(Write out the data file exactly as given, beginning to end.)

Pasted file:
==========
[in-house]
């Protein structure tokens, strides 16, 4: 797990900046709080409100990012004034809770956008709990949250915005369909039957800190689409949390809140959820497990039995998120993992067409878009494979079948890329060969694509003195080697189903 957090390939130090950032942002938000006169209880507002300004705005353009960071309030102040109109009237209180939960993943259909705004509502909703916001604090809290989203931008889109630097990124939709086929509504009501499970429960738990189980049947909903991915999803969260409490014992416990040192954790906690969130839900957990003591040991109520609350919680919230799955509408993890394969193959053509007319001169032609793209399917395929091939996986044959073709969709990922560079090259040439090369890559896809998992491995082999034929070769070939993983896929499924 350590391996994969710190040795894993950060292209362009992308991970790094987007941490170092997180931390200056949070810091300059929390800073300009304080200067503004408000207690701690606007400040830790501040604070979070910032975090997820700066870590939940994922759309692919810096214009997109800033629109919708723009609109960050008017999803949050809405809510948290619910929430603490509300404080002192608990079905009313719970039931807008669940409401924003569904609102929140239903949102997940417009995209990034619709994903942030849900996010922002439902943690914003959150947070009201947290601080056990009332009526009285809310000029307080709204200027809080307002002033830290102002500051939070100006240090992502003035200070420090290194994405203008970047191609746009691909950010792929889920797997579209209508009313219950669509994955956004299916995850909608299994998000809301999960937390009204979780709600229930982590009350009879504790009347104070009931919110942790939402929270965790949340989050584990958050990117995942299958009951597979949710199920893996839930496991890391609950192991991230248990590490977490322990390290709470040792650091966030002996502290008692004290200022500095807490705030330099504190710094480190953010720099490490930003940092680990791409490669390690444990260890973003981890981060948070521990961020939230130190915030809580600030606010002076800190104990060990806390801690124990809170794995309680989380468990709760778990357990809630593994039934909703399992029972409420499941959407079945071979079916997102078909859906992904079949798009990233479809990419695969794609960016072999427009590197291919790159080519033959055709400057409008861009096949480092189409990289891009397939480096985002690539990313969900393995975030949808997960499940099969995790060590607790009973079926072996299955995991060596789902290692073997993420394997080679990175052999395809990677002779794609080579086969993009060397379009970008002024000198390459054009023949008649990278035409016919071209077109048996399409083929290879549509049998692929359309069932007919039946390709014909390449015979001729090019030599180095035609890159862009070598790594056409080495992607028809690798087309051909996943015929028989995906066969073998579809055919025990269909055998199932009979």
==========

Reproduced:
[in-house]
């Protein structure tokens, strides 16, 4: 797990900046709080409100990012004034809770956008709990949250915005369909039957800190689409949390809140959820497990039995998120993992067409878009494979079948890329060969694509003195080697189903 957090390939130090950032942002938000006169209880507002300004705005353009960071309030102040109109009237209180939960993943259909705004509502909703916001604090809290989203931008889109630097990124939709086929509504009501499970429960738990189980049947909903991915999803969260409490014992416990040192954790906690969130839900957990003591040991109520609350919680919230799955509408993890394969193959053509007319001169032609793209399917395929091939996986044959073709969709990922560079090259040439090369890559896809998992491995082999034929070769070939993983896929499924 350590391996994969710190040795894993950060292209362009992308991970790094987007941490170092997180931390200056949070810091300059929390800073300009304080200067503004408000207690701690606007400040830790501040604070979070910032975090997820700066870590939940994922759309692919810096214009997109800033629109919708723009609109960050008017999803949050809405809510948290619910929430603490509300404080002192608990079905009313719970039931807008669940409401924003569904609102929140239903949102997940417009995209990034619709994903942030849900996010922002439902943690914003959150947070009201947290601080056990009332009526009285809310000029307080709204200027809080307002002033830290102002500051939070100006240090992502003035200070420090290194994405203008970047191609746009691909950010792929889920797997579209209508009313219950669509994955956004299916995850909608299994998000809301999960937390009204979780709600229930982590009350009879504790009347104070009931919110942790939402929270965790949340989050584990958050990117995942299958009951597979949710199920893996839930496991890391609950192991991230248990590490977490322990390290709470040792650091966030002996502290008692004290200022500095807490705030330099504190710094480190953010720099490490930003940092680990791409490669390690444990260890973003981890981060948070521990961020939230130190915030809580600030606010002076800190104990060990806390801690124990809170794995309680989380468990709760778990357990809630593994039934909703399992029972409420499941959407079945071979079916997102078909859906992904079949798009990233479809990419695969794609960016072999427009590197291919790159080519033959055709400057409008861009096949480092189409990289891009397939480096985002690539990313969900393995975030949808997960499940099969995790060590607790009973079926072996299955995991060596789902290692073997993420394997080679990175052999395809990677002779794609080579086969993009060397379009970008002024000198390459054009023949008649990278035409016919071209077109048996399409083929290879549509049998692929359309069932007919039946390709014909390449015979001729090019030599180095035609890159862009070598790594056409080495992607028809690798087309051909996943015929028989995906066969073998579809055919025990269909055998199932009979």